Data Privacy and Security
The FTC continued to make data security a high priority in 2018, settling more than 60 alleged data
security violations and investigating several additional allegations. In at least one instance, the FTC settled with a technology company over charges that the company misled consumers about its privacy and security practices.
As part of the FTC’s ongoing series of public hearings on competition and consumer protection, the FTC held hearings on data security in December 2018. The hearings included panel discussions on research focused on data breaches and data security threats and the US framework as it relates to data security. Over the course of the two-day hearings, panelists from academia, law firms, security companies, and other organizations weighed in on the current data security landscape, incentives to invest in security, the effectiveness of the FTC’s existing enforcement tools and whether different tools are needed.
Although the panelists generally agreed that multiple incentives exist for companies to invest in data security (for example, customer trust and demand, public reputation, compliance obligations, and associated liability risk, competitive advantage), the panelists offered varying opinions on these incentives’ impact and effectiveness. Additionally, although there was a diverse range of backgrounds amongst the panelists, there was broad consensus around the preferred approach to regulating and enforcing data security:
Reasonable data security requires a risk- or process-based approach, not a checklist of requirements.
A uniform, comprehensive approach to data security is preferable to the current US system and its patchwork of various federal and state laws imposing various data security rules.
The FTC’s standard of reasonable security, not strict liability, is the correct approach.
The FTC has a hearing on consumer privacy scheduled at the beginning of 2019. We will continue to monitor FTC guidance and developments and will provide commentary on key takeaways.
In light of the FTC’s recent enforcement actions, companies should ensure that their privacy practices accurately and comprehensively reflect their information practices. Companies should implement a comprehensive security program that addresses the security risks associated with how the company collects, uses and shares personal information, including via mobile devices, apps, and connected devices. Companies also should perform appropriate due diligence of service providers that perform services involving an individual’s personal information.
Telephone Consumer Protection Act
The Telephone Consumer Protection Act (TCPA) regulates telemarketing calls, text messages, prerecorded or auto-dialed calls, and unsolicited faxes. Companies in the health care industry should pay particular attention to the TCPA, in part because of its interplay with HIPAA.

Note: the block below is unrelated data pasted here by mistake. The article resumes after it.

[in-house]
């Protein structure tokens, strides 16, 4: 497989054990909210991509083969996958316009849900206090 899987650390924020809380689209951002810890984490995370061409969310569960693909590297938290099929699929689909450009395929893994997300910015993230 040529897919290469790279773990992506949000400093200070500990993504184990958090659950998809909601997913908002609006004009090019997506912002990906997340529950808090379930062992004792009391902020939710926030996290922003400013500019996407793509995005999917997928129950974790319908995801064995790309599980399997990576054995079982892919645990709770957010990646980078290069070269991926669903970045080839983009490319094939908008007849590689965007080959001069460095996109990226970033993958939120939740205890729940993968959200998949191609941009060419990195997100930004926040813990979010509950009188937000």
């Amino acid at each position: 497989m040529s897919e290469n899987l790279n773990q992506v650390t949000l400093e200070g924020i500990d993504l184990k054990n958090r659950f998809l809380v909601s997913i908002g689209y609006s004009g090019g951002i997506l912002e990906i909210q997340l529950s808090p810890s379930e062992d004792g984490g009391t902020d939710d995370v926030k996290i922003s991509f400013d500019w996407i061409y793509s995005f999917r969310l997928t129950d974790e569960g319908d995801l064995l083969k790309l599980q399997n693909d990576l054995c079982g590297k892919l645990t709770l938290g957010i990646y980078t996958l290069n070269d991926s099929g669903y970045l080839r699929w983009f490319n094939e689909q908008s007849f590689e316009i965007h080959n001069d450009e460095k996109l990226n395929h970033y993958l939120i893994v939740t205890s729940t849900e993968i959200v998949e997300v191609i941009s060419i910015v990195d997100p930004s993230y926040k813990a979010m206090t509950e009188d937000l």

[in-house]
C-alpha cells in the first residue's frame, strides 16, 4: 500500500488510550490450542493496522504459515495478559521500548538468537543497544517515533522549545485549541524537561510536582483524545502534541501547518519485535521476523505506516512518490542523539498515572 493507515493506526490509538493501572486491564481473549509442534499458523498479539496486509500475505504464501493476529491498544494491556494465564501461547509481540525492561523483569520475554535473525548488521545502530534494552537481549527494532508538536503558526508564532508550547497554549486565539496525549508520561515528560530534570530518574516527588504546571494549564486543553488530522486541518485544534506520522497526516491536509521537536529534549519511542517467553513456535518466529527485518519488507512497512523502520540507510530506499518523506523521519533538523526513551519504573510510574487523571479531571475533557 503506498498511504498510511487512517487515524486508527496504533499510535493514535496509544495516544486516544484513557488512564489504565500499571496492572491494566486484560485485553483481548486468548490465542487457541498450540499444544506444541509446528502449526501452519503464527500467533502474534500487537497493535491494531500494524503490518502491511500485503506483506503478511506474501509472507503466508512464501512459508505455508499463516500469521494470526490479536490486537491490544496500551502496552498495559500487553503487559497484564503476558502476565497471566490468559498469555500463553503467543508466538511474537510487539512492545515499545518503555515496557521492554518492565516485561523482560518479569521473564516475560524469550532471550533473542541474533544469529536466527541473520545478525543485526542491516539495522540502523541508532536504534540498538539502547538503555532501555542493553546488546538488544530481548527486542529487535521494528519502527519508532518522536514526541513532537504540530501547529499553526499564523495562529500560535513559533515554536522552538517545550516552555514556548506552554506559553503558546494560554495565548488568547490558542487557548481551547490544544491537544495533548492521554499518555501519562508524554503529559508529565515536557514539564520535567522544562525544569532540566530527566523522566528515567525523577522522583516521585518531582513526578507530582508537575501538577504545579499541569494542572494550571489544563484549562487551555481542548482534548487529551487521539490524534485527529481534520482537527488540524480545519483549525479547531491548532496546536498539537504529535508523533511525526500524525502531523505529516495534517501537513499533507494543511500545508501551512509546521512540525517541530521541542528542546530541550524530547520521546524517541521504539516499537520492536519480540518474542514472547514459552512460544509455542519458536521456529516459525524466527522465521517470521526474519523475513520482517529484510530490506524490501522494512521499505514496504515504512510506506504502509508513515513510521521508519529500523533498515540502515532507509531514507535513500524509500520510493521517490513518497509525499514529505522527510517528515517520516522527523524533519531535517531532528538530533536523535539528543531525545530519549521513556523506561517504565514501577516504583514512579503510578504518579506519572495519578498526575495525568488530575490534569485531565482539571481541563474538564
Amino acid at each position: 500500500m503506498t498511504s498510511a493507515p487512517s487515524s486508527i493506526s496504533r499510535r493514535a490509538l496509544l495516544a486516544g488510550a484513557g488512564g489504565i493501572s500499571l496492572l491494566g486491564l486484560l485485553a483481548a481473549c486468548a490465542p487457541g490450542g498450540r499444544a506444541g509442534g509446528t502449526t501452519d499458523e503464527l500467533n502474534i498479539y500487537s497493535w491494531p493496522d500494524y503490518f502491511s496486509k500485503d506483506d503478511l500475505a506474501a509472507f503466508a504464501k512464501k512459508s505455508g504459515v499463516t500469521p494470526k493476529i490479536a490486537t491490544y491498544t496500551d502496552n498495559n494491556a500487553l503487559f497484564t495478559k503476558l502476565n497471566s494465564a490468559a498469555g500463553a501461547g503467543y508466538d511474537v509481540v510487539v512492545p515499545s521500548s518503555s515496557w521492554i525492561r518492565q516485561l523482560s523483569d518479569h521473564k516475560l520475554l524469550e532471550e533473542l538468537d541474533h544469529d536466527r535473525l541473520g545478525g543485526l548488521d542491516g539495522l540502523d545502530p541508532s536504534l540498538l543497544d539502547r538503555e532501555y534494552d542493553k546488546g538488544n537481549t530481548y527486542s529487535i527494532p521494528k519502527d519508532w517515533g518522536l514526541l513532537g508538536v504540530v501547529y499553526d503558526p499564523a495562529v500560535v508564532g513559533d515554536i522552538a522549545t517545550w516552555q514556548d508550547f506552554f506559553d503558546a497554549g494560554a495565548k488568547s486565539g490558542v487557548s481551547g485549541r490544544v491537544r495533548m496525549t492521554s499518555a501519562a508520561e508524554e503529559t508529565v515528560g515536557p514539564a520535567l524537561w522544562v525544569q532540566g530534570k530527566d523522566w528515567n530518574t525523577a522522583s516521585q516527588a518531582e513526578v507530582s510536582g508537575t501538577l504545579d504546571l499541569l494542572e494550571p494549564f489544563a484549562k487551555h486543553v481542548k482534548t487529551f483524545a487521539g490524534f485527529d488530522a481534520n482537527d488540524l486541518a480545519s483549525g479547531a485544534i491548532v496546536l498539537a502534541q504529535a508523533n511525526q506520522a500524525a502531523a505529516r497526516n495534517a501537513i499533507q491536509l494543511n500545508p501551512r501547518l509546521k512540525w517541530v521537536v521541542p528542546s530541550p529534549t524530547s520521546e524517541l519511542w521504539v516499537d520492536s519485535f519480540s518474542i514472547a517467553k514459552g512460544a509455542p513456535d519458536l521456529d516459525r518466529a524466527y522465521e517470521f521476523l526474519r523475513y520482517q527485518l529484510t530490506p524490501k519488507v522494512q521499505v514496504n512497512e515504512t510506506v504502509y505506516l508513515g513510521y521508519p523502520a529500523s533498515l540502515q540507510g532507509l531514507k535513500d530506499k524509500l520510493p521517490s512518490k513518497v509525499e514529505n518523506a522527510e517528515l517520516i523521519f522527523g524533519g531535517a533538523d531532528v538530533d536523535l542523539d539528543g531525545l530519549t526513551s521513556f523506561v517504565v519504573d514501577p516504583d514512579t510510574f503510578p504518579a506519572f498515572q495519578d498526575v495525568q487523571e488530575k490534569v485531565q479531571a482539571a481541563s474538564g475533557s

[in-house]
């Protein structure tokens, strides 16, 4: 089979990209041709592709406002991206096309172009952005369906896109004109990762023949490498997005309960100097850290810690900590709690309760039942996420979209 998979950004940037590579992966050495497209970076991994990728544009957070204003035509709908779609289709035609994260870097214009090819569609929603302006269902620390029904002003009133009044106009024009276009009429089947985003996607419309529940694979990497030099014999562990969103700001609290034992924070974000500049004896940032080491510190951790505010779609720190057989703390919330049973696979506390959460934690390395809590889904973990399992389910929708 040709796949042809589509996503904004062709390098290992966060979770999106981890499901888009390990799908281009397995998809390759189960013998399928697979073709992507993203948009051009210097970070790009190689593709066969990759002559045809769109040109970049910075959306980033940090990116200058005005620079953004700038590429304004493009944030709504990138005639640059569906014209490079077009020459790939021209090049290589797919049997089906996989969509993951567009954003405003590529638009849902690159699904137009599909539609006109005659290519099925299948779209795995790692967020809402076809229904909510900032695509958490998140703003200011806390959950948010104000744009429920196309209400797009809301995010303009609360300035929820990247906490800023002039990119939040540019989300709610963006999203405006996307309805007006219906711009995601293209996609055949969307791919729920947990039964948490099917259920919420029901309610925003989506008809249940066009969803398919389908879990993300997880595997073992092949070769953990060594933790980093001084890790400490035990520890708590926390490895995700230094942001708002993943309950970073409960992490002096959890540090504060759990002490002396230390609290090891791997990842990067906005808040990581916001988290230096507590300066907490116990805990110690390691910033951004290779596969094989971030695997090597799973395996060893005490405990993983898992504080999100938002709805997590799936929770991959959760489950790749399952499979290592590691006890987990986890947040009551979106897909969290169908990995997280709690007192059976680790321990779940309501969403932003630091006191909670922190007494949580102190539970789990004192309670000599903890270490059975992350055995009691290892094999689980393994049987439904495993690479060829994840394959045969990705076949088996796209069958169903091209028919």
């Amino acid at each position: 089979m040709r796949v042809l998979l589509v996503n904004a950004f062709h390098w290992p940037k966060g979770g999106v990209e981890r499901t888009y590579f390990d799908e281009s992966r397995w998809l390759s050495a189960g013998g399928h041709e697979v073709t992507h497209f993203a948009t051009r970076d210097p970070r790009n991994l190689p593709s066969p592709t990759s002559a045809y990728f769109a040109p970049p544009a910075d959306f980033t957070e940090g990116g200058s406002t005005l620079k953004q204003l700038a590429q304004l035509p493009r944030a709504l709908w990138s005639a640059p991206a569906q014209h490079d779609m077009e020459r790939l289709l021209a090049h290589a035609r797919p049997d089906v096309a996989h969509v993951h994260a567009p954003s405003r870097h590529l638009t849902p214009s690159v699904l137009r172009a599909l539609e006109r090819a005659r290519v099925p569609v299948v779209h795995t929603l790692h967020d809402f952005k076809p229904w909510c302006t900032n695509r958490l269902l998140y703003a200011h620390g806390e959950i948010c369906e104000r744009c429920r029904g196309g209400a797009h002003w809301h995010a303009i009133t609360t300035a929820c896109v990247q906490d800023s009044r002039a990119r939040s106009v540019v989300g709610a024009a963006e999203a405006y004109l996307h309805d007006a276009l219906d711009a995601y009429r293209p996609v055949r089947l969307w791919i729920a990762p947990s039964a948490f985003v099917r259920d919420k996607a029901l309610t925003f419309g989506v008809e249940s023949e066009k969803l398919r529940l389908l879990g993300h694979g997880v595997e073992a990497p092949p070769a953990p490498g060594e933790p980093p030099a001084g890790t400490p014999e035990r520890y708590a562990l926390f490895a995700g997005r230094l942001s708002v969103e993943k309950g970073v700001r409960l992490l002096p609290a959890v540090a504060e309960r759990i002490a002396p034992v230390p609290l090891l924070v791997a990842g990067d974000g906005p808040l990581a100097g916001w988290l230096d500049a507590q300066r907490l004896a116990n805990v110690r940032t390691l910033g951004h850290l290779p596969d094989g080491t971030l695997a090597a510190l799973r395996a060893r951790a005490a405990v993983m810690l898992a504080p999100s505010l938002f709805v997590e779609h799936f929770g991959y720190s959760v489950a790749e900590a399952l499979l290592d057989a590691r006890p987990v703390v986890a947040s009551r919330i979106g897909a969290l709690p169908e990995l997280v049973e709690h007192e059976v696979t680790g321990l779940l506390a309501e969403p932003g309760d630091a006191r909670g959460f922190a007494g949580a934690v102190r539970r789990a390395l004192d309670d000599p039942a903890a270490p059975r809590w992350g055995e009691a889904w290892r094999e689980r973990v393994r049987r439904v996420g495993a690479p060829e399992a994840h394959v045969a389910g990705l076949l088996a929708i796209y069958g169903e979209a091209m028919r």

On March 16, 2018, the US Court of Appeals for the DC Circuit issued a long-awaited decision on an omnibus challenge to the FCC’s interpretation of the TCPA. The court struck down two key portions of the FCC’s 2015 Declaratory Ruling and Order as arbitrary and capricious while rejecting challenges to other portions of the 2015 Order.
The decision, discussed in-depth in our article “Appeals Court Strikes Down Key Portions of FCC’s Onerous TCPA Rulemaking,” provided some relief for operators facing the prospect of TCPA liability. The ruling still leaves open many questions, however. TCPA compliance should remain a priority for all organizations with large-scale calling or texting operations. We expect further guidance from the FCC on these issues, and we will continue to monitor these developments.
Other Notable US Health Care Privacy and Security Enforcement
Cybersecurity remains a priority in the health care industry. The past year saw several notable data security incidents in the United States. A recurring vulnerability that often leads to data security incidents is poor vendor management. As health care organizations become more dependent on third-party vendors, the risk of a data security incident increases. Just in 2018, a number of enforcement actions focused on vendor management.
The New Jersey Office of the Attorney General fined a covered entity more than $418,000 for its business associate’s failure to keep its online database of patient data private by removing password protection during a data upload that left the data vulnerable to unauthorized access without proper authentication and available for indexing by search engines. The attorney general found that the covered entity failed to thoroughly analyze the risk to the confidentiality of PHI sent to its business associate and that the covered entity failed to implement adequate security measures that would have reduced such risk. Compounding the issue, the business associate failed to notify the covered entity of the breach. This penalty highlights the need for health care providers to thoroughly evaluate third-party vendors that use or disclose PHI.